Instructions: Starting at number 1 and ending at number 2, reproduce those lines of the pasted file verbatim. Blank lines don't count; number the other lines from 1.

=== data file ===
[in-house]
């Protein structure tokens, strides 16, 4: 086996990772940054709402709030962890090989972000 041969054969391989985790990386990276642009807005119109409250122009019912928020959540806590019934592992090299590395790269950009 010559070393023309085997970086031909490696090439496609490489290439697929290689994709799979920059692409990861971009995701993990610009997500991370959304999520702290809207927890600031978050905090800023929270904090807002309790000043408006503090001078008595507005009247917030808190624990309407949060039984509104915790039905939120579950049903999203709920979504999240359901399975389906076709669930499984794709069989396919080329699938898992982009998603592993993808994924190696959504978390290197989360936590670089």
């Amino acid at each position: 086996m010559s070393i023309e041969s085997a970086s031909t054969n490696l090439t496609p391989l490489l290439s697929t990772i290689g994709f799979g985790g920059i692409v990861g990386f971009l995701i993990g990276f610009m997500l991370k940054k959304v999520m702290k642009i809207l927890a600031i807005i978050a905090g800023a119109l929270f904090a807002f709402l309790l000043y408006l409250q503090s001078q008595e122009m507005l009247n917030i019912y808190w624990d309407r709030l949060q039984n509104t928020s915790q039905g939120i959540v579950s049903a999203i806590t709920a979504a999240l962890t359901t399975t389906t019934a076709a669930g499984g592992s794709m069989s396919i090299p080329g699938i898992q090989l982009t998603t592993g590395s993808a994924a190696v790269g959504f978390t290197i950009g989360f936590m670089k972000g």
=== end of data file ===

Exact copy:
[in-house]
């Protein structure tokens, strides 16, 4: 086996990772940054709402709030962890090989972000 041969054969391989985790990386990276642009807005119109409250122009019912928020959540806590019934592992090299590395790269950009 010559070393023309085997970086031909490696090439496609490489290439697929290689994709799979920059692409990861971009995701993990610009997500991370959304999520702290809207927890600031978050905090800023929270904090807002309790000043408006503090001078008595507005009247917030808190624990309407949060039984509104915790039905939120579950049903999203709920979504999240359901399975389906076709669930499984794709069989396919080329699938898992982009998603592993993808994924190696959504978390290197989360936590670089």